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We Can’t Teach What We Don’t Know White Teachers, Multiracial Schools

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1 We Can’t Teach What We Don’t Know White Teachers, Multiracial Schools
Book Review We Can’t Teach What We Don’t Know White Teachers, Multiracial Schools Second Edition Gary R. Howard

2 Gary R. Howard

3 Chapter 1 White Man Dancing: A Story of Personal Transformation
About the Author, Gary R. Howard Born in a small rural town near Seattle, Washington First contact with a person of color at the age of 18, senior year of high school. Went on a double date with a classmate, his African- American girlfriend and her friend Attended Yale Universityafter graduating high school While attending Yale, worked with inter city Black and Hispanic Children at the local YMCA

4 Baptism By Fire Howard attended Yale during the 1960’s
He and his wife moved to an area of New Haven named “The Hill” A very impoverished neighborhood that during the 60’s was a location of massive racial riots and burnings It was here that Gary Howard found his calling to fight racism and promote cultural awareness

5 Chapter 2 White Dominance and the Weight of the West
“The Enemy is dominance itself, not White people.” Teachers have a responsibility to our students to assure that we and other educators remain open to ever deeper levels of awareness of dominance. “If our examination and understanding of the root causes of social inequality are too shallow, then our approach to corrective action will necessarily be superficial and ineffective” (page 30)

6 Why does Social Dominance Exist?
Minimal Group Paradigm Social Positionality Social Dominance Theory Privilege and Penalty

7 Minimal Group Paradigm
Suggests that human beings tend to demonstrate discriminatory in-group and out-group dynamics even when there is extremely limited basis for drawing distinctions between members of the groups. Two Lessons 1.People tend to draw distinctions between themselves as individuals and groups, even if the distinctions are essentially meaningless in a larger context 2. Having drawn these distinctions we then ascribe values of superiority and inferiority to the various in-groups and out-groups we have created

8 Social Positionality Subjective- how I see myself and how others see me. Objective- relates to my social position in terms of more quantitative and observable measures, such as income, education level, or job title. From a non-white point-of-view, both subjectively and objectively Whites have been collectively allocated disproportionate amounts of power, authority, wealth, control, and dominance. An individual white person may not feel dominant or see themselves belonging to a collective group defined by Whiteness.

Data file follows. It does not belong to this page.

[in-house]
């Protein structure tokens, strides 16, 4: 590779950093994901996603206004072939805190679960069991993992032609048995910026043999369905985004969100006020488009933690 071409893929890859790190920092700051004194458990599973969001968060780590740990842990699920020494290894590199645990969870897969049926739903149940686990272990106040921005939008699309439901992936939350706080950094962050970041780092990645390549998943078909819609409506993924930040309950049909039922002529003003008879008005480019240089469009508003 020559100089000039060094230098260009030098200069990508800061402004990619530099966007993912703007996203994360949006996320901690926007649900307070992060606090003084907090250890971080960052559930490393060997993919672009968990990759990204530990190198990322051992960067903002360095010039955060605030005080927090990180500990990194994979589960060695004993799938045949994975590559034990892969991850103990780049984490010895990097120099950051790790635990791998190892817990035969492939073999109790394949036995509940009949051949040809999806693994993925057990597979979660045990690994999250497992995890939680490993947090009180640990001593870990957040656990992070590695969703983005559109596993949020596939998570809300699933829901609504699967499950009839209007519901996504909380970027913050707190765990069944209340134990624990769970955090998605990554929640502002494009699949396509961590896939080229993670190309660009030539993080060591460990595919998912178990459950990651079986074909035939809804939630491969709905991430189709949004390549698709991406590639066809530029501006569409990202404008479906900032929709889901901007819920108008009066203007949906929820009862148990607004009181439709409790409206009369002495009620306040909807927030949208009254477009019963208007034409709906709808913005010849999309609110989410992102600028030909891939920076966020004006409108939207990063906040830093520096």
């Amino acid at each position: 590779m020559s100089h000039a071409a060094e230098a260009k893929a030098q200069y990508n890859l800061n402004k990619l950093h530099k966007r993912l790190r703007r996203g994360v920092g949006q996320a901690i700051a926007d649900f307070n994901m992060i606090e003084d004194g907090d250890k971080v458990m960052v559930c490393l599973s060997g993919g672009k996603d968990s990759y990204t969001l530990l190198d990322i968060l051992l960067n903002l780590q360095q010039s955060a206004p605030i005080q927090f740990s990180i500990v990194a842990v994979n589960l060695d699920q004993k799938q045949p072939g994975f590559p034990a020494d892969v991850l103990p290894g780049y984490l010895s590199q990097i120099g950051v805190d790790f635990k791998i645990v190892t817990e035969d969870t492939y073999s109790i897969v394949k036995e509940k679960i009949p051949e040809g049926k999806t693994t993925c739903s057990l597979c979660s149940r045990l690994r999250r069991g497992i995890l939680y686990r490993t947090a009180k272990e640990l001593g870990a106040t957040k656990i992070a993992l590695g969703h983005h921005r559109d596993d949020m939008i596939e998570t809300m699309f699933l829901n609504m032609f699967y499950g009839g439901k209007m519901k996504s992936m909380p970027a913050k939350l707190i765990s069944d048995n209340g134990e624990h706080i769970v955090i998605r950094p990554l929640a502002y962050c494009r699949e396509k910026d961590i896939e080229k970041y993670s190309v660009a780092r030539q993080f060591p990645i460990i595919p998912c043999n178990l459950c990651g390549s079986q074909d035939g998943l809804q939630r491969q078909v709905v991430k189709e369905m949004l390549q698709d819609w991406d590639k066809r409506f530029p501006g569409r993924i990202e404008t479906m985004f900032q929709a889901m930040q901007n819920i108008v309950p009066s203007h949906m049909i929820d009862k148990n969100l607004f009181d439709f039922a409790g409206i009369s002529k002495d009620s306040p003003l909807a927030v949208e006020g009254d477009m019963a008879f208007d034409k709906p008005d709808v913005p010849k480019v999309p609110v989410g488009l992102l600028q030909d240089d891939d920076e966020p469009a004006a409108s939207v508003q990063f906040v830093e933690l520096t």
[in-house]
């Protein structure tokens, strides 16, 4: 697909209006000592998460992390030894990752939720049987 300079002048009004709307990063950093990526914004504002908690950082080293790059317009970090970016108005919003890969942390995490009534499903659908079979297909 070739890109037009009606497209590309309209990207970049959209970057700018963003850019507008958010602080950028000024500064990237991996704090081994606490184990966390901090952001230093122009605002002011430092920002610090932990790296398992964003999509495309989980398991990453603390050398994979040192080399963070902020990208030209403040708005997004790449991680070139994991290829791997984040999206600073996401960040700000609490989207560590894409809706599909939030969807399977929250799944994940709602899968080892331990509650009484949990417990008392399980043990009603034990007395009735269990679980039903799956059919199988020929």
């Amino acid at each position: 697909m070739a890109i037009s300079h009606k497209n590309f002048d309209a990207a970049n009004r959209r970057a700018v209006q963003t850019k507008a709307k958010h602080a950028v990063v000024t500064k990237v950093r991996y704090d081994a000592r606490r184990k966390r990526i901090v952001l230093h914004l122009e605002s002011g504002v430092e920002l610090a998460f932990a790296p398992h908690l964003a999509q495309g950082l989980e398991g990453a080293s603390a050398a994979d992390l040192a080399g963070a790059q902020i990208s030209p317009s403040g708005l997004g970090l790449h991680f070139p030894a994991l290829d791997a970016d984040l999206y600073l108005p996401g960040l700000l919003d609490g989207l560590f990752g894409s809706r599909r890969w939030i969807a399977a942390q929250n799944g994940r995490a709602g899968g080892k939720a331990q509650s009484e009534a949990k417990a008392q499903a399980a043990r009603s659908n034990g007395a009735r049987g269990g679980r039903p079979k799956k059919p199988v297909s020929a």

9 Social Dominance Theory
Four Basic Assumptions Human social systems are predisposed to form social hierarchies, with hegemonic groups at the top and negative reference at the bottom. Hegemonic groups tend to be disproportionately male Most forms of social oppression, such as racism, sexism, and classism, can be viewed as manifestations of group-based social hierarchy. Social hierarchy is a survival strategy that has been selected by many species of primates, including Homo sapiens. White educators ought to understand how our inherited hegemonic position continues to influence the educational process today, because we should be committed to equitable opportunities and outcomes for all of our students. Page 35

10 Privilege and Penalty Social dominance will cause privileges to flow to certain groups if they are earned or not. Penalties, punishments, and inequities flow to other groups through no fault of their own other than their group membership. Example TV program

11 Methodologies of Dominance
Disease Warfare Land Theft Religion Missionaries and Bureaucrats Education Alienation and Alcohol

12 Chapter 3 Decoding the Dominance Paradigm
Three major processes that function together as the dynamics of dominance The Assumption of Rightness The Luxury of Ignorance The Legacy of Privilege

13 The Assumption of Rightness
Hegemonic groups do not consider their beliefs, attitudes, and actions to be determined by cultural conditioning or the influences of group membership Many Whites don't even think of themselves as having culture; we’re simply “right”. Dominate groups don’t hold “perspectives,” they hold “Truth”

14 The Luxury of Ignorance
Assumption of rightness is reinforced by the fact that dominant groups tend to know very little about the “other” groups Dominant groups can function without knowledge or interaction with those people that are not part of the dominant group. This leads to the projecting false perceptions and assumptions as truths. Example- Jesus and English

15 The Legacy of Privilege
“The Real Americans” “forever foreign” syndrome Cheap food The rich get richer and the poor get poorer “Voice” Dominant groups have the power to control public information and education

16 Chapter 4 White Educators and the River of Change
White Teachers and the Healing Response Honesty Empathy Advocacy Action

17 Chapter 5 Mapping the Journey of White Identity Development
Stages of White Identity Development Contact Disintegration Reintegration Pseudo-independence Immersion / emersion Autonomy

18 Chapter 6 Ways of Being White: A Practitioner’s Approach to Multicultural Growth
White Identity Orientations Fundamentalist White Identity Integrationist White Identity Transformationist White Identity

19 Chapter 7 White Teachers and School Reform: Toward a Transformationist Pedagogy
What Transformationist Teachers Know Race Matters Change Begins With Us Beliefs Determine Outcomes Teaching Is a Calling, Not Just a Job

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